Writing a Successful MLA Paraphrase
When you’re writing an MLA paraphrase, you need to adhere to a standard style guide. There are specific rules laid out for MLA paraphrase citation text.
If you find yourself writing an MLA paraphrase, you’re probably doing some fairly formal writing. It can be useful to locate a copy of the style guide that you’re supposed to be working with. The organization that assigned you the project may have emailed you a cheat sheet or something similar. These things get passed out in classes as well.
The Curious Case of an MLA Paraphrase
When writing a paraphrase MLA style, you’ll probably need to adhere to certain word count restrictions. Typesetting rules are specified in the style guide. That means that as well as the verbiage you use, you’ll probably be restricted to using certain typefaces and the like. That might change the way you want to write the text, since some MLA citation paraphrase structures look better on screen and others look better while they’re printed.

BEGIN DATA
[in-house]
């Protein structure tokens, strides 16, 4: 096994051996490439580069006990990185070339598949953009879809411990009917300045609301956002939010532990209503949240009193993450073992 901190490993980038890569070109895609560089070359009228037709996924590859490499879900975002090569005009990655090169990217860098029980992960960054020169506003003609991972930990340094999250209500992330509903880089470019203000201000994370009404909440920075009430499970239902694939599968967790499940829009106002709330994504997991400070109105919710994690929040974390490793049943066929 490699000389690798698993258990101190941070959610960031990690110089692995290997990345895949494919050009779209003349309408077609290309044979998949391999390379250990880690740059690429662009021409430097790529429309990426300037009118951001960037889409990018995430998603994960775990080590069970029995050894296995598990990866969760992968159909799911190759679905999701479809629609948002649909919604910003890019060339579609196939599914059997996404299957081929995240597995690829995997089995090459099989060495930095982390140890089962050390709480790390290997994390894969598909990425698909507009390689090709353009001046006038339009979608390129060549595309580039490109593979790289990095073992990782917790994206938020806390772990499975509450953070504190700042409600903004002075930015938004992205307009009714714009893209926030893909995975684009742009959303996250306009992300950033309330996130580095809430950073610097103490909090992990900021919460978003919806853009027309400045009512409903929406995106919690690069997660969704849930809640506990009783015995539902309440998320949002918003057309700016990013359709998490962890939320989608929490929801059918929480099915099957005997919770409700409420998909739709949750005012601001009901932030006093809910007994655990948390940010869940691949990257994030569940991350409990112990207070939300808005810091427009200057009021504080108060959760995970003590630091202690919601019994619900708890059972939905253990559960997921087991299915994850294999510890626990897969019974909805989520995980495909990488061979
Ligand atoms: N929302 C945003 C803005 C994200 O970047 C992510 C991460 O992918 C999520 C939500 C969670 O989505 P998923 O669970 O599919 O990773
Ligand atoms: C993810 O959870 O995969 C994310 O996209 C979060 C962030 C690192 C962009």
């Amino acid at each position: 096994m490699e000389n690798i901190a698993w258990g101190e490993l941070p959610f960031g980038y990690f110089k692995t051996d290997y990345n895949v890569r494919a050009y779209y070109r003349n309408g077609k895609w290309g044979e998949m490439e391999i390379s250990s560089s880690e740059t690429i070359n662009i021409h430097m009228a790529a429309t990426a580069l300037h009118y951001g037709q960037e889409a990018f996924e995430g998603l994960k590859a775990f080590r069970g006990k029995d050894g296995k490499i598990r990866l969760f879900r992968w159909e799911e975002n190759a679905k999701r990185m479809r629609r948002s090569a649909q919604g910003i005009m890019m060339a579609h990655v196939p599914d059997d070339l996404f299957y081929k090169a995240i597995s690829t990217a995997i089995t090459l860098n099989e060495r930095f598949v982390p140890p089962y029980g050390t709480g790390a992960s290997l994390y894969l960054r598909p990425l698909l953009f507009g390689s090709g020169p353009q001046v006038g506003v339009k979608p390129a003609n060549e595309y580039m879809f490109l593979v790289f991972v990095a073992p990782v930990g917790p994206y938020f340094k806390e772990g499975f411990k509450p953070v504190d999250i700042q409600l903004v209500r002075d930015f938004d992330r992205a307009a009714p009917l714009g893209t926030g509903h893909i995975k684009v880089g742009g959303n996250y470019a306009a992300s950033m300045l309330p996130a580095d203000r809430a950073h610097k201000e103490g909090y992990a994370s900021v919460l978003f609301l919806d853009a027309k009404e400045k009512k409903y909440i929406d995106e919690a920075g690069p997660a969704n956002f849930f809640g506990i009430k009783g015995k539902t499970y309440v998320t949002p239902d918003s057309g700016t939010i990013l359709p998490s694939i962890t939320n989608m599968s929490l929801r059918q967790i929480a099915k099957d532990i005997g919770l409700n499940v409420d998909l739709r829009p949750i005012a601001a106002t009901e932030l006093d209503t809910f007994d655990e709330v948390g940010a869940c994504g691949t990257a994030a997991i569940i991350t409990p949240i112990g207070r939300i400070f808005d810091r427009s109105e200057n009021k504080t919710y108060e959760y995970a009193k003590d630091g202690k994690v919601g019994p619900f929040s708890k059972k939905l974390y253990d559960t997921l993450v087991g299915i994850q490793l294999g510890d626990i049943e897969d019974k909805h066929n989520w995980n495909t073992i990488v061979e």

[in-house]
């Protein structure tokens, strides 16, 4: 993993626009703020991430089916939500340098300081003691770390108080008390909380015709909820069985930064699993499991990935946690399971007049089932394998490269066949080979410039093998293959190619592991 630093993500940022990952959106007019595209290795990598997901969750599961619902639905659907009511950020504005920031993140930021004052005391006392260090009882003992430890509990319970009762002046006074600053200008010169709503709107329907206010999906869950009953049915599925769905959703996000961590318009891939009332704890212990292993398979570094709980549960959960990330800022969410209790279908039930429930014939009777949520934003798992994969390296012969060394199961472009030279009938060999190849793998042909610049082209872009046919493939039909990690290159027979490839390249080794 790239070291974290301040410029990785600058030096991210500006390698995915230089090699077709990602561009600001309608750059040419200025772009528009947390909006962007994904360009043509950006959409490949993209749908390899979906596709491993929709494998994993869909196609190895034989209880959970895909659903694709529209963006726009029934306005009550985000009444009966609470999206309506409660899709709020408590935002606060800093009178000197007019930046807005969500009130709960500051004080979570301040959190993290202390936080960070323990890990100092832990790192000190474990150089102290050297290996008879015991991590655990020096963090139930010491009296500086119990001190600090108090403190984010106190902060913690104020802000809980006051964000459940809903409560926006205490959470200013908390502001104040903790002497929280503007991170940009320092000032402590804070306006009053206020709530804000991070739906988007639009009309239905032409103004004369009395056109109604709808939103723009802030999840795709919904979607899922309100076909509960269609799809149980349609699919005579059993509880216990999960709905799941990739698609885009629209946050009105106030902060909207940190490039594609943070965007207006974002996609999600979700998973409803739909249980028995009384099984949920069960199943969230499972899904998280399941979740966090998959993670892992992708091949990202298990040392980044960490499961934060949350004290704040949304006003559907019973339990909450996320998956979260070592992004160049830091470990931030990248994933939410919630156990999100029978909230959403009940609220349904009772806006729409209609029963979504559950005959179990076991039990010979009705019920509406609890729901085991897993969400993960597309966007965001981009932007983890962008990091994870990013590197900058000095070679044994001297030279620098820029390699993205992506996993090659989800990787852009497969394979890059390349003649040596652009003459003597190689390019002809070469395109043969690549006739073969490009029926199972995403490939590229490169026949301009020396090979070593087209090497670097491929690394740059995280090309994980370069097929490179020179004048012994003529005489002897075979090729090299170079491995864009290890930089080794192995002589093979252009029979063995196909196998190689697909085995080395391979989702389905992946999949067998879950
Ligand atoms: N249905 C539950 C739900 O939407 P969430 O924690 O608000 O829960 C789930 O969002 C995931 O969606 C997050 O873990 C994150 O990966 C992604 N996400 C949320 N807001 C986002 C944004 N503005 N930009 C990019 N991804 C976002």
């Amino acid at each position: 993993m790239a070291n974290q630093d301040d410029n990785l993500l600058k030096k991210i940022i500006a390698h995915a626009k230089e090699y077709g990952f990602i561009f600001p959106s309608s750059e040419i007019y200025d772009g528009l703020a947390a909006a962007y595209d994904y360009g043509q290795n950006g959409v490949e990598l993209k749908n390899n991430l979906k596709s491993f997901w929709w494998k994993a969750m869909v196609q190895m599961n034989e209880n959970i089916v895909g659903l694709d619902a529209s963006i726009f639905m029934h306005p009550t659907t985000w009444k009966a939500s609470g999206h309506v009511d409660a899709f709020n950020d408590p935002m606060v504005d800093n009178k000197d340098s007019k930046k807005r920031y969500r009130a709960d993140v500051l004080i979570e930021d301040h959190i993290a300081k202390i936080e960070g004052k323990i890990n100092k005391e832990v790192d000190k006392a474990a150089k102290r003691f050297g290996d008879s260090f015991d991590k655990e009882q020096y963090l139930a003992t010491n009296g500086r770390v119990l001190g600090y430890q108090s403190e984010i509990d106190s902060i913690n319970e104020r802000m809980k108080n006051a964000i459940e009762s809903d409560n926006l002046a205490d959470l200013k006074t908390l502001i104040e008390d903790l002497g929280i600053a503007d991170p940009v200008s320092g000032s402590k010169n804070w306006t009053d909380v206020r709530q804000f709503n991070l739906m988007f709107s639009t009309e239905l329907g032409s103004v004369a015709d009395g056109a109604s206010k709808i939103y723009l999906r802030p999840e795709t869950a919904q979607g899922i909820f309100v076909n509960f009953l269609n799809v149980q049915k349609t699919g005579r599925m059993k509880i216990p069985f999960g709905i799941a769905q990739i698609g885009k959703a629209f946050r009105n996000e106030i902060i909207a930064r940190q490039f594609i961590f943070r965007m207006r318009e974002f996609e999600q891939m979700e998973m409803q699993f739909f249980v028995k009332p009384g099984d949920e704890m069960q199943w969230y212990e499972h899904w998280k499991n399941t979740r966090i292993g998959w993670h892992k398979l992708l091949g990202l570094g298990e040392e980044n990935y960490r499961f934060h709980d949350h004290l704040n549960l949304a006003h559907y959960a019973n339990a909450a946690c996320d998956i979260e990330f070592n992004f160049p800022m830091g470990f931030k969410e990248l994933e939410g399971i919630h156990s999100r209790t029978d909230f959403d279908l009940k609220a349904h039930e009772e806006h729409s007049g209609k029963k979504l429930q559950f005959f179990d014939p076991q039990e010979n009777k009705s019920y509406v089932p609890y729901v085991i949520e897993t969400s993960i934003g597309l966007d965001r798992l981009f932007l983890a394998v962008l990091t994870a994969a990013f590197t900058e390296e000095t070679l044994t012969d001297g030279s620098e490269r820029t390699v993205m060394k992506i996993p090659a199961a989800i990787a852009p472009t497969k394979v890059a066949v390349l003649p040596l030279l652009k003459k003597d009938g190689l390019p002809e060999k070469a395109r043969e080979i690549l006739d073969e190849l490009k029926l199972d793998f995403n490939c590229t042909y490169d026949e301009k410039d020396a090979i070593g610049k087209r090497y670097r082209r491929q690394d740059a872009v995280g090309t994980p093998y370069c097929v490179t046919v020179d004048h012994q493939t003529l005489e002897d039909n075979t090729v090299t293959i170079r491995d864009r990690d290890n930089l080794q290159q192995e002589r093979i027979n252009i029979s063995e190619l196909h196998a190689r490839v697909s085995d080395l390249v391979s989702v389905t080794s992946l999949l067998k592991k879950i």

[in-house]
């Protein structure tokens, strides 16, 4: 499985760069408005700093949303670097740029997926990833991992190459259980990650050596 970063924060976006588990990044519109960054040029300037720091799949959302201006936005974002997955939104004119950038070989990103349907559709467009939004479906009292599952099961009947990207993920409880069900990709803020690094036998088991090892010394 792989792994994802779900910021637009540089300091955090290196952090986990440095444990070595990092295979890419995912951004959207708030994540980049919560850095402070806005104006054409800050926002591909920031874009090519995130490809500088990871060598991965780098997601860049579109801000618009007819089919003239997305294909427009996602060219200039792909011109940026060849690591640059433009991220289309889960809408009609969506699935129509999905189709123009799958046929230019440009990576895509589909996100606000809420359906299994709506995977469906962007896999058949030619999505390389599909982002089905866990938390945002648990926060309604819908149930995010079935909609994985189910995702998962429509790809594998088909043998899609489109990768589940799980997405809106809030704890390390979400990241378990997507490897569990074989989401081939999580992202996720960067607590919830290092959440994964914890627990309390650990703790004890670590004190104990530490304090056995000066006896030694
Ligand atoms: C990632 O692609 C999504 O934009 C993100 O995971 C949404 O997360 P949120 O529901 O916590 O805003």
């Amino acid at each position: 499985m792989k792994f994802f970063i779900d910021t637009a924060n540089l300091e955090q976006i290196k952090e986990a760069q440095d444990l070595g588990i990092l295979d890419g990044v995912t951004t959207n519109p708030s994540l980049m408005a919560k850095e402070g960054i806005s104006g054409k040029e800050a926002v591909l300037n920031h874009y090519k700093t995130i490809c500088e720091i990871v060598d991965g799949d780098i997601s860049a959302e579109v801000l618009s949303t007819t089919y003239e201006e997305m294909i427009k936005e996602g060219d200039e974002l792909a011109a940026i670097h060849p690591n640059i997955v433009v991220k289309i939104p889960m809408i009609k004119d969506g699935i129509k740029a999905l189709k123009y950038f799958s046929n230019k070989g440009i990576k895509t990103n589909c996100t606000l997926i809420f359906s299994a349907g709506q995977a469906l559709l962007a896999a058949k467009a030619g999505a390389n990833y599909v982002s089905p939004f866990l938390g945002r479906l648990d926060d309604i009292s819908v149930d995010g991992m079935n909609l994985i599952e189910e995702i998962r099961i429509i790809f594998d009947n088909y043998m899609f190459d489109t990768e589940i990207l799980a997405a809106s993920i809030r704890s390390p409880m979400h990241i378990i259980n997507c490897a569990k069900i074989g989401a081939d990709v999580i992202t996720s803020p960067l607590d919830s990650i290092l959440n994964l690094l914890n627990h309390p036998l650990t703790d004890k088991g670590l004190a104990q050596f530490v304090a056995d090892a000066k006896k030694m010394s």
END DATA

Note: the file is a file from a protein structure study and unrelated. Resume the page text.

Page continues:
MLA Paraphrase Solutions
Another thing to look out for when you’re handling paraphrase MLA style text is the manner of phrasing. The paraphrase citation MLA style guide strongly prefers active voice. In fact, there are many people who want to phase out passive voice sentence structures all together. This is a bit over the top, but the MLA citation paraphrase exists for what it is. Avoiding passive rephrasing of sentences is a very important thing to if you are actually working on something that will be judged against the officially published rules.
HowToParaphrase.com does it MLA Style
Any MLA paraphrase has to adhere to a certain format. Most often these involve paraphrase citation MLA in parenthesis. You have to write what you thought summarized a group of ideas well and then add a MLA paraphrase citation at the end of the text. If you mention the title of the work and the author in the text, your parenthesis can be shorter. This adds to the word count, which may or may not be desirable in your situation.